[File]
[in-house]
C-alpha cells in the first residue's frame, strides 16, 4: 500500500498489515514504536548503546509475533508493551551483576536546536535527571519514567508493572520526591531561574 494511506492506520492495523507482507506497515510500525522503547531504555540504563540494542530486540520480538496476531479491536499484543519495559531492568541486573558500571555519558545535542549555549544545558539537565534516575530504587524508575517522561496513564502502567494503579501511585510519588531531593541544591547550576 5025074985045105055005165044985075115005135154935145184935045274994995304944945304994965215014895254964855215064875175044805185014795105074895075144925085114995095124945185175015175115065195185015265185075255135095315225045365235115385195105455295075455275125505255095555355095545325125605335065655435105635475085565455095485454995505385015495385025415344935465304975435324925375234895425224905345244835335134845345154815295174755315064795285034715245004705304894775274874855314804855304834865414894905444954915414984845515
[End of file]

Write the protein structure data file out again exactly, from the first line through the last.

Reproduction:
[in-house]
C-alpha cells in the first residue's frame, strides 16, 4: 500500500498489515514504536548503546509475533508493551551483576536546536535527571519514567508493572520526591531561574 494511506492506520492495523507482507506497515510500525522503547531504555540504563540494542530486540520480538496476531479491536499484543519495559531492568541486573558500571555519558545535542549555549544545558539537565534516575530504587524508575517522561496513564502502567494503579501511585510519588531531593541544591547550576 5025074985045105055005165044985075115005135154935145184935045274994995304944945304994965215014895254964855215064875175044805185014795105074895075144925085114995095124945185175015175115065195185015265185075255135095315225045365235115385195105455295075455275125505255095555355095545325125605335065655435105635475085565455095485454995505385015495385025415344935465304975435324925375234895425224905345244835335134845345154815295174755315064795285034715245004705304894775274874855314804855304834865414894905444954915414984845515